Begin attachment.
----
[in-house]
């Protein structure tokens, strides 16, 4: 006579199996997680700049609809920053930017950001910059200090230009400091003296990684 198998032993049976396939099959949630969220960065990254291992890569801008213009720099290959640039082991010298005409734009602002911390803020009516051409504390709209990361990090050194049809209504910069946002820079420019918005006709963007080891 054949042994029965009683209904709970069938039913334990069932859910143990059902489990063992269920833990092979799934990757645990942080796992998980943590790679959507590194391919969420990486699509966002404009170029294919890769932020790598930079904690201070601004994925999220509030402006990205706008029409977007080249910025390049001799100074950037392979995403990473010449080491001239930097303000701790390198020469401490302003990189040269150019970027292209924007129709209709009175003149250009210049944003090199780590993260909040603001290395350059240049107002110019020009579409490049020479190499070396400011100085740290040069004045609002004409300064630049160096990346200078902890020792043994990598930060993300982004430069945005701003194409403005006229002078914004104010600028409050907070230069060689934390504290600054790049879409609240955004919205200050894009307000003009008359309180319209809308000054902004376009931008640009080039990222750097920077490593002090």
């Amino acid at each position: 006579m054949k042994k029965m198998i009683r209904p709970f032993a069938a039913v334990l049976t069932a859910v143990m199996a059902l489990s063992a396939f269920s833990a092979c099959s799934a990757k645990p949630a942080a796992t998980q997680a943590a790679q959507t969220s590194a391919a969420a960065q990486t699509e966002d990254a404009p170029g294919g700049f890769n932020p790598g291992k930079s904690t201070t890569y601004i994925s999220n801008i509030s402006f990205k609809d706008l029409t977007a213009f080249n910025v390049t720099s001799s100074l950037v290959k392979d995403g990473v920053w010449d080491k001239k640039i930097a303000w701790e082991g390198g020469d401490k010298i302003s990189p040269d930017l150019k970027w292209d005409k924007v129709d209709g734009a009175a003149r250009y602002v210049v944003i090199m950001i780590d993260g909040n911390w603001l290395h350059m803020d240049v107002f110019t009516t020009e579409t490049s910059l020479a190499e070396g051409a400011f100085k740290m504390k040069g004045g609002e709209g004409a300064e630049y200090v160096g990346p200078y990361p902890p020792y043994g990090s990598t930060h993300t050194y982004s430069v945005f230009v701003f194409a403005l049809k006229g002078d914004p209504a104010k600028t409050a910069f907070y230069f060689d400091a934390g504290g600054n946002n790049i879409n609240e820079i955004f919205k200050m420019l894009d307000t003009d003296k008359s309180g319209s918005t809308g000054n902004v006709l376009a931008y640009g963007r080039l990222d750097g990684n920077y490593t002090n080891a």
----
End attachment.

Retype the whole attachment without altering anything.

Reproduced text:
[in-house]
């Protein structure tokens, strides 16, 4: 006579199996997680700049609809920053930017950001910059200090230009400091003296990684 198998032993049976396939099959949630969220960065990254291992890569801008213009720099290959640039082991010298005409734009602002911390803020009516051409504390709209990361990090050194049809209504910069946002820079420019918005006709963007080891 054949042994029965009683209904709970069938039913334990069932859910143990059902489990063992269920833990092979799934990757645990942080796992998980943590790679959507590194391919969420990486699509966002404009170029294919890769932020790598930079904690201070601004994925999220509030402006990205706008029409977007080249910025390049001799100074950037392979995403990473010449080491001239930097303000701790390198020469401490302003990189040269150019970027292209924007129709209709009175003149250009210049944003090199780590993260909040603001290395350059240049107002110019020009579409490049020479190499070396400011100085740290040069004045609002004409300064630049160096990346200078902890020792043994990598930060993300982004430069945005701003194409403005006229002078914004104010600028409050907070230069060689934390504290600054790049879409609240955004919205200050894009307000003009008359309180319209809308000054902004376009931008640009080039990222750097920077490593002090």
């Amino acid at each position: 006579m054949k042994k029965m198998i009683r209904p709970f032993a069938a039913v334990l049976t069932a859910v143990m199996a059902l489990s063992a396939f269920s833990a092979c099959s799934a990757k645990p949630a942080a796992t998980q997680a943590a790679q959507t969220s590194a391919a969420a960065q990486t699509e966002d990254a404009p170029g294919g700049f890769n932020p790598g291992k930079s904690t201070t890569y601004i994925s999220n801008i509030s402006f990205k609809d706008l029409t977007a213009f080249n910025v390049t720099s001799s100074l950037v290959k392979d995403g990473v920053w010449d080491k001239k640039i930097a303000w701790e082991g390198g020469d401490k010298i302003s990189p040269d930017l150019k970027w292209d005409k924007v129709d209709g734009a009175a003149r250009y602002v210049v944003i090199m950001i780590d993260g909040n911390w603001l290395h350059m803020d240049v107002f110019t009516t020009e579409t490049s910059l020479a190499e070396g051409a400011f100085k740290m504390k040069g004045g609002e709209g004409a300064e630049y200090v160096g990346p200078y990361p902890p020792y043994g990090s990598t930060h993300t050194y982004s430069v945005f230009v701003f194409a403005l049809k006229g002078d914004p209504a104010k600028t409050a910069f907070y230069f060689d400091a934390g504290g600054n946002n790049i879409n609240e820079i955004f919205k200050m420019l894009d307000t003009d003296k008359s309180g319209s918005t809308g000054n902004v006709l376009a931008y640009g963007r080039l990222d750097g990684n920077y490593t002090n080891a």